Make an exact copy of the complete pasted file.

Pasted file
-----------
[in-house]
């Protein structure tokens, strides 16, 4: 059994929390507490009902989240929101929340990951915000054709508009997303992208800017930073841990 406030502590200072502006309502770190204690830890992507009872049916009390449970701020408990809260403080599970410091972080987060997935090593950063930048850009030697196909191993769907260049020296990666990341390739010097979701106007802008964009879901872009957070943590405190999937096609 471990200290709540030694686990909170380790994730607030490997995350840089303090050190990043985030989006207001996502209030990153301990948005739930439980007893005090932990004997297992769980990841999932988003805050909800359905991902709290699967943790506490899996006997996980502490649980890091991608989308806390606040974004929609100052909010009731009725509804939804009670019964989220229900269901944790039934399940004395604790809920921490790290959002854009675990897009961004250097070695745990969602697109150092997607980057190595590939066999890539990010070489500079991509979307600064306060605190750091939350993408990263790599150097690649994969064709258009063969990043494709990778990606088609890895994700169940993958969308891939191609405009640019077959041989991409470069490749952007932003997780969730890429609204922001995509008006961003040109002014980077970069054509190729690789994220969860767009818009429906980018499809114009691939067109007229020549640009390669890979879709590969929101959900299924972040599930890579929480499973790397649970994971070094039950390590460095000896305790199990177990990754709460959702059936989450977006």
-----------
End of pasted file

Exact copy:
[in-house]
């Protein structure tokens, strides 16, 4: 059994929390507490009902989240929101929340990951915000054709508009997303992208800017930073841990 406030502590200072502006309502770190204690830890992507009872049916009390449970701020408990809260403080599970410091972080987060997935090593950063930048850009030697196909191993769907260049020296990666990341390739010097979701106007802008964009879901872009957070943590405190999937096609 471990200290709540030694686990909170380790994730607030490997995350840089303090050190990043985030989006207001996502209030990153301990948005739930439980007893005090932990004997297992769980990841999932988003805050909800359905991902709290699967943790506490899996006997996980502490649980890091991608989308806390606040974004929609100052909010009731009725509804939804009670019964989220229900269901944790039934399940004395604790809920921490790290959002854009675990897009961004250097070695745990969602697109150092997607980057190595590939066999890539990010070489500079991509979307600064306060605190750091939350993408990263790599150097690649994969064709258009063969990043494709990778990606088609890895994700169940993958969308891939191609405009640019077959041989991409470069490749952007932003997780969730890429609204922001995509008006961003040109002014980077970069054509190729690789994220969860767009818009429906980018499809114009691939067109007229020549640009390669890979879709590969929101959900299924972040599930890579929480499973790397649970994971070094039950390590460095000896305790199990177990990754709460959702059936989450977006």